World Central Kitchen Loads Second Aid Shipment for Gaza

An aid worker helps load food cargo aboard a small freighter chartered by World Central Kitchen (WCK)
An aid worker helps load food cargo aboard a small freighter chartered by World Central Kitchen (WCK)

Published Mar 14, 2024 7:21 PM by The Maritime Executive

A tug-and-barge shipment of aid is approaching the shores of Gaza, bearing about 200 tonnes of much-needed food and other supplies, and a second shipment is now being packed aboard a small freighter. World Central Kitchen, the NGO behind the plan, acknowledges that it is a hail-Mary pass: no suitable receiving pier exists, and their team is still working to build one out of rubble as the tug nears its destination. 

"We have crews working 24-7 and we are really trying to build this 60-meter-long jetty that will allow us then successfully, if things go well, to start bringing in humanitarian aid in bigger quantities," WCK founder Jose Andres told NPR. "The necessity and the urgency are so great that the worst thing we can do is not try new ways."

The location of the destination is being kept secret for now; Gaza's security situation is precarious and there have been previous incidents of interference with aid convoys.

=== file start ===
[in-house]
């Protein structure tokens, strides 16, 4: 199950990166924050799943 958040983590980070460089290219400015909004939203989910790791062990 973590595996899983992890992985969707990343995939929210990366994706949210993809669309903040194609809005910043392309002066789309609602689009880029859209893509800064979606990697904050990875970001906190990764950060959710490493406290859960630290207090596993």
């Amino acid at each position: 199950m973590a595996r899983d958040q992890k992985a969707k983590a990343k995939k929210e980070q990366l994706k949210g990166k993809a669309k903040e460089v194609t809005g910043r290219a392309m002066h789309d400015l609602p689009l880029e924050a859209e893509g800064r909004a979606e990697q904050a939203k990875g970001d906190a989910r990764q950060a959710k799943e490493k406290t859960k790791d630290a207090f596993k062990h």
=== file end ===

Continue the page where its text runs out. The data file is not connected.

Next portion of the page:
Open Arms' trackline from Cyprus to Gaza (Pole Star)

The tug Open Arms appears to have encountered GPS disruption or spoofing during its voyage. As it transited south of Cyprus, its AIS position jumped from the Eastern Mediterranean to the center of Beirut International Airport. Similar patterns of "impossible" AIS movement have been detected in areas with suspected GPS jamming activity, like the Russian sector of the Black Sea.

A second, much larger aid shipment is already being loaded aboard a small freighter at the port of Larnaca, Cyprus. As with the first, the cargo is marked with the logo of the UAE's aid organization. 

Andres acknowledged that it would be far easier to deliver aid in the volume required if border restrictions on Gaza were lifted. However, there are substantial political obstacles to clear before achieving that goal, and Andres noted simply that "this is not happening and this is out of our control."

The Biden administration has reached a similar conclusion, and has launched a 1,000-man mission to build and operate a temporary landing pier on a beach in northern Gaza. A flotilla of U.S. Army landing ships is under way from Virginia to deliver the equipment, and the operation should be up and running within about 60 days.